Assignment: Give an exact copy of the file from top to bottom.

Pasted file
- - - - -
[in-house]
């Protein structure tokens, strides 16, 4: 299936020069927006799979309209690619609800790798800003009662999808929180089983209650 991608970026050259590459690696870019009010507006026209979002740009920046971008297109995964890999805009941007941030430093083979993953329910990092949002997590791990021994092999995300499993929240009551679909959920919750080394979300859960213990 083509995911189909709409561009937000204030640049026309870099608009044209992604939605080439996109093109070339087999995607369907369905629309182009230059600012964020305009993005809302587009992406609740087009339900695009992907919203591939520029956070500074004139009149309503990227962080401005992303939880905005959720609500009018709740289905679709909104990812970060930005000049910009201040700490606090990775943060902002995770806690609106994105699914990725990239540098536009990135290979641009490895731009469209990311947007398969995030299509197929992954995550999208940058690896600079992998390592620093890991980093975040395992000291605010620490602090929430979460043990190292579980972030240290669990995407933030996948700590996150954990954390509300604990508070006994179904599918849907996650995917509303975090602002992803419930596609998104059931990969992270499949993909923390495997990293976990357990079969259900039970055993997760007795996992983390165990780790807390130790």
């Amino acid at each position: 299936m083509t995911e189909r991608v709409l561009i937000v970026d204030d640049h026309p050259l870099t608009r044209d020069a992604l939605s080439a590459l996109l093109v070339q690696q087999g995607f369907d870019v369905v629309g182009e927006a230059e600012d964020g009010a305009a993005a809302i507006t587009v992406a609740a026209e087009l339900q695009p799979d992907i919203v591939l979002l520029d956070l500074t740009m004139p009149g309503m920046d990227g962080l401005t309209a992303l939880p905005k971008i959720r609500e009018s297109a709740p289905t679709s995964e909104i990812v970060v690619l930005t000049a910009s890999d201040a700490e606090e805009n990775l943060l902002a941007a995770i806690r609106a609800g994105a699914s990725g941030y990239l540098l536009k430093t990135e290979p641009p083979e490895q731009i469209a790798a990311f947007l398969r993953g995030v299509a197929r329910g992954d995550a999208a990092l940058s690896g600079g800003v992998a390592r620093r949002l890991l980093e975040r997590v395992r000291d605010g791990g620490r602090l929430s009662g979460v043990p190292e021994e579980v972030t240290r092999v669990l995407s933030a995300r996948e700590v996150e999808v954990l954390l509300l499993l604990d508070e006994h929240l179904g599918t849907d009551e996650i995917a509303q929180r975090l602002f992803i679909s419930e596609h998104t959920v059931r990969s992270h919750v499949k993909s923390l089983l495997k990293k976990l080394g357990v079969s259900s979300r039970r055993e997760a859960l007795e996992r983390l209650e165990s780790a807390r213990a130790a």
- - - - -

[in-house]
């Protein structure tokens, strides 16, 4: 299936020069927006799979309209690619609800790798800003009662999808929180089983209650 991608970026050259590459690696870019009010507006026209979002740009920046971008297109995964890999805009941007941030430093083979993953329910990092949002997590791990021994092999995300499993929240009551679909959920919750080394979300859960213990 083509995911189909709409561009937000204030640049026309870099608009044209992604939605080439996109093109070339087999995607369907369905629309182009230059600012964020305009993005809302587009992406609740087009339900695009992907919203591939520029956070500074004139009149309503990227962080401005992303939880905005959720609500009018709740289905679709909104990812970060930005000049910009201040700490606090990775943060902002995770806690609106994105699914990725990239540098536009990135290979641009490895731009469209990311947007398969995030299509197929992954995550999208940058690896600079992998390592620093890991980093975040395992000291605010620490602090929430979460043990190292579980972030240290669990995407933030996948700590996150954990954390509300604990508070006994179904599918849907996650995917509303975090602002992803419930596609998104059931990969992270499949993909923390495997990293976990357990079969259900039970055993997760007795996992983390165990780790807390130790």
């Amino acid at each position: 299936m083509t995911e189909r991608v709409l561009i937000v970026d204030d640049h026309p050259l870099t608009r044209d020069a992604l939605s080439a590459l996109l093109v070339q690696q087999g995607f369907d870019v369905v629309g182009e927006a230059e600012d964020g009010a305009a993005a809302i507006t587009v992406a609740a026209e087009l339900q695009p799979d992907i919203v591939l979002l520029d956070l500074t740009m004139p009149g309503m920046d990227g962080l401005t309209a992303l939880p905005k971008i959720r609500e009018s297109a709740p289905t679709s995964e909104i990812v970060v690619l930005t000049a910009s890999d201040a700490e606090e805009n990775l943060l902002a941007a995770i806690r609106a609800g994105a699914s990725g941030y990239l540098l536009k430093t990135e290979p641009p083979e490895q731009i469209a790798a990311f947007l398969r993953g995030v299509a197929r329910g992954d995550a999208a990092l940058s690896g600079g800003v992998a390592r620093r949002l890991l980093e975040r997590v395992r000291d605010g791990g620490r602090l929430s009662g979460v043990p190292e021994e579980v972030t240290r092999v669990l995407s933030a995300r996948e700590v996150e999808v954990l954390l509300l499993l604990d508070e006994h929240l179904g599918t849907d009551e996650i995917a509303q929180r975090l602002f992803i679909s419930e596609h998104t959920v059931r990969s992270h919750v499949k993909s923390l089983l495997k990293k976990l080394g357990v079969s259900s979300r039970r055993e997760a859960l007795e996992r983390l209650e165990s780790a807390r213990a130790a």